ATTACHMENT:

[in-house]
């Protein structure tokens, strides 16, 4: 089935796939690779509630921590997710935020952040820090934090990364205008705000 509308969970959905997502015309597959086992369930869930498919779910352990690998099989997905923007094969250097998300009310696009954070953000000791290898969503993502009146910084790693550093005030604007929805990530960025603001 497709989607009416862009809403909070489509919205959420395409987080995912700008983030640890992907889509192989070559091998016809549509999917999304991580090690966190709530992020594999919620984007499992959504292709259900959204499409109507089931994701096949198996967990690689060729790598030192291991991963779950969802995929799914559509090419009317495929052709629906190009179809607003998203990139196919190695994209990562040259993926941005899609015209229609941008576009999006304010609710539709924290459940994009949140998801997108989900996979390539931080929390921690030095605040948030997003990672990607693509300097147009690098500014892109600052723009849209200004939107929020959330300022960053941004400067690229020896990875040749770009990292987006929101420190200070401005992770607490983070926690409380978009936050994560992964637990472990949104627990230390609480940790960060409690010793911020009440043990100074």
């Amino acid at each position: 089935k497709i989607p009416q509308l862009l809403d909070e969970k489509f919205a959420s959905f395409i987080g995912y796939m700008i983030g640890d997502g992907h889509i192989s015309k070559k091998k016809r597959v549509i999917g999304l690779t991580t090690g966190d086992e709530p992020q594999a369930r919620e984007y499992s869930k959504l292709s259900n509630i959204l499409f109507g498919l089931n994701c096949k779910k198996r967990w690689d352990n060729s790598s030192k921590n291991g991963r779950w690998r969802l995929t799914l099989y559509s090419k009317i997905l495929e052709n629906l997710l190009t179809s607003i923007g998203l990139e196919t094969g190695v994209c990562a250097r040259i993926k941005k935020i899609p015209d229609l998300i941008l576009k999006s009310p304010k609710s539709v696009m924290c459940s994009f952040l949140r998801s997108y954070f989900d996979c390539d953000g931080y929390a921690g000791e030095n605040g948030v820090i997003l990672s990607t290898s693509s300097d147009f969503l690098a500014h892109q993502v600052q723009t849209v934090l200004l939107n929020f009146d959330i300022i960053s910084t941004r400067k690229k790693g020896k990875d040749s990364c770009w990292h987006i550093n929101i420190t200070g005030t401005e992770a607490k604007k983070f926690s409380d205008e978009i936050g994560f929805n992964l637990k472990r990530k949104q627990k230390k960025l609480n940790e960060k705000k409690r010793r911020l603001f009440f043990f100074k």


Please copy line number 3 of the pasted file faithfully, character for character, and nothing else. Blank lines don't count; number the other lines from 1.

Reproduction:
């Amino acid at each position: 089935k497709i989607p009416q509308l862009l809403d909070e969970k489509f919205a959420s959905f395409i987080g995912y796939m700008i983030g640890d997502g992907h889509i192989s015309k070559k091998k016809r597959v549509i999917g999304l690779t991580t090690g966190d086992e709530p992020q594999a369930r919620e984007y499992s869930k959504l292709s259900n509630i959204l499409f109507g498919l089931n994701c096949k779910k198996r967990w690689d352990n060729s790598s030192k921590n291991g991963r779950w690998r969802l995929t799914l099989y559509s090419k009317i997905l495929e052709n629906l997710l190009t179809s607003i923007g998203l990139e196919t094969g190695v994209c990562a250097r040259i993926k941005k935020i899609p015209d229609l998300i941008l576009k999006s009310p304010k609710s539709v696009m924290c459940s994009f952040l949140r998801s997108y954070f989900d996979c390539d953000g931080y929390a921690g000791e030095n605040g948030v820090i997003l990672s990607t290898s693509s300097d147009f969503l690098a500014h892109q993502v600052q723009t849209v934090l200004l939107n929020f009146d959330i300022i960053s910084t941004r400067k690229k790693g020896k990875d040749s990364c770009w990292h987006i550093n929101i420190t200070g005030t401005e992770a607490k604007k983070f926690s409380d205008e978009i936050g994560f929805n992964l637990k472990r990530k949104q627990k230390k960025l609480n940790e960060k705000k409690r010793r911020l603001f009440f043990f100074k």